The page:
For the first time in China's history,
grain prices are rising not due to a poor harvest or increasing demand but
because of soaring international oil prices.
A farmer in Shaoyang, Hunan Province checks his harvest of
corn in this October 30, 2006 photo. With the application of ethanol gas
leading to a bigger demand for corn, corn prices are going up.
To feed the nation's increasing appetite for energy, a huge amount of capital
including from overseas is chasing corn, soy and wheat for biofuel production;
and pushing up prices to record highs.
Wang Jinmin, a professor in agricultural products economics at the Chinese
Academy of Agricultural Sciences, said: "The rise in corn prices is a strong
factor driving up the prices of other food products.
"And with its increasing role as a crude-oil substitute and
environmentally-friendly energy, prices are unlikely to drop in the long run."
Analysts say that while industrial use only accounts for about a sixth of
overall corn consumption, it is expanding at up to 15 per cent a year, fuelled
by high crude oil prices.
Official estimates are that annual corn consumption by processing industries
would rise to 20 million tons from 16 million tons last year; and reach 40
million tons by 2010. Total consumption is expected to be 125 million tons this
Ethanol is the main biofuel produced in China with output hitting 1.02
million tons in 2005 and corn accounted for 76 per cent of the raw material. The
others are mainly wheat and sorghum.
The country plans to produce about 6 million tons of ethanol by 2010 and 15
million tons by 2020 in addition to 5 million tons of biodiesel.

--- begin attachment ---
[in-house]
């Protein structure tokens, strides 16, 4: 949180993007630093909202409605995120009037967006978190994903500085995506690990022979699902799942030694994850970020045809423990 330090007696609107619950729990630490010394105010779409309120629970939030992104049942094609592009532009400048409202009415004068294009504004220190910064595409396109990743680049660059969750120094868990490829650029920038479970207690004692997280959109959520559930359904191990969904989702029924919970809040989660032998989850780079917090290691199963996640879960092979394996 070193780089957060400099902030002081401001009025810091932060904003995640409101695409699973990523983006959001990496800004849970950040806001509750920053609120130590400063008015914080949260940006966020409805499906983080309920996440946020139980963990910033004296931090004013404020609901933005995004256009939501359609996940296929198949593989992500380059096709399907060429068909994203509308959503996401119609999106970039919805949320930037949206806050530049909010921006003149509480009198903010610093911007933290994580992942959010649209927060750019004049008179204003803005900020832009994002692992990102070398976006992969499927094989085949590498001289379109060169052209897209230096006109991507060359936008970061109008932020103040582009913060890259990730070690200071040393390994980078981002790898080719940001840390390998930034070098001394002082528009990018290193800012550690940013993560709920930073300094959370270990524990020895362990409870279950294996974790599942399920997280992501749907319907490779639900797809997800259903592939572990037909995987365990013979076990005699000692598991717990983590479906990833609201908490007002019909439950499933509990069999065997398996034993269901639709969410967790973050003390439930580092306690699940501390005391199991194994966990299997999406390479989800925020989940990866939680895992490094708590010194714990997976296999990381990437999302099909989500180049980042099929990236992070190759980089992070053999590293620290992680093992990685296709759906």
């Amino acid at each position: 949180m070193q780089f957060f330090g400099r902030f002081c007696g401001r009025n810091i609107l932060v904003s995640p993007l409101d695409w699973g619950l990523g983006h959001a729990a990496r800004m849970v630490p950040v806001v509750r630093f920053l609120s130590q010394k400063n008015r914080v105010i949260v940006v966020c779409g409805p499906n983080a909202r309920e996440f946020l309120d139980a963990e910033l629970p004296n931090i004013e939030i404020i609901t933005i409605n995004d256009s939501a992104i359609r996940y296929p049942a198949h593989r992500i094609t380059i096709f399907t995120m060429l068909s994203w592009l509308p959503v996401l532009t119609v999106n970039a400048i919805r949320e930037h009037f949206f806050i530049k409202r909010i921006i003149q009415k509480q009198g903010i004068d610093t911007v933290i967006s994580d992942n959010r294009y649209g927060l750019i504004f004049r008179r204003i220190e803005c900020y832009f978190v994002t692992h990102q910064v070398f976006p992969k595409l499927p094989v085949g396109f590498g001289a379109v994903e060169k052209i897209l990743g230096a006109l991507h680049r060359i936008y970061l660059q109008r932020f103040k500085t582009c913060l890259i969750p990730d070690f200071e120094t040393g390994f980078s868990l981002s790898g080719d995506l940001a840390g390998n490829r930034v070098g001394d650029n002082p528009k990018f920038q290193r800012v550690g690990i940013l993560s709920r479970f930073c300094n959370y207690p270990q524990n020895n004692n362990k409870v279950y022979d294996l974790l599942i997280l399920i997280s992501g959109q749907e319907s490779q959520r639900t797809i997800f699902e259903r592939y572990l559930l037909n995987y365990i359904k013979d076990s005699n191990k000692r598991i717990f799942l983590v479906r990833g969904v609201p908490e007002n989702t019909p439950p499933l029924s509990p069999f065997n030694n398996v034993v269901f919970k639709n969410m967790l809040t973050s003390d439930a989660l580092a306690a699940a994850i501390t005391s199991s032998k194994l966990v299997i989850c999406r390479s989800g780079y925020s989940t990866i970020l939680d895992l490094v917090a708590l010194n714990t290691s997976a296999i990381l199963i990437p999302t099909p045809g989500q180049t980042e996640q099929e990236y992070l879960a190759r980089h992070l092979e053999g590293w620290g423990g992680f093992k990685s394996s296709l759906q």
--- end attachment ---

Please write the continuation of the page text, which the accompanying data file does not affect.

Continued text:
In comparison, the United States produced an estimated 15.1 million tons last
year, while Brazil the world leader had an output of 16.9 million tons.
Ethanol can account for up to 10 per cent of refined products, whose total
production was 48 million tons last year. But the gap between the potential
demand of 4.8 million tons and actual output of about 1 million tons last year,
The markets have been quick to take advantage.
The price of corn in Shenyang, capital of Liaoning Province, stood at 1,400
yuan (US$175) per ton yesterday, a jump of 50 yuan (US$7.5) or 3.7 per cent,
within a week.
In the futures market, wheat and corn prices have also seen big boom.
Sources at the Dalian Commodity Exchange said corn prices have jumped 19.5
per cent in the two months ending November, a 10-year high.
In East China's Shandong Province, wheat prices have risen from below 1.4
yuan (US$17 cents) per kilogram in September to 1.6 yuan (US$19 cents).
"We predict that agricultural products will be as hot as petroleum in the
future," a futures agent surnamed Wang from the Dalian Commodity Exchange told
The National Development and Reform Commission said in June that biofuels
would make up 10 per cent of all fuels by 2010, the figure rising to 16 per cent
The country's top economic planner also said in August that ethanol-mixed
gasoline was being sold in nine provinces.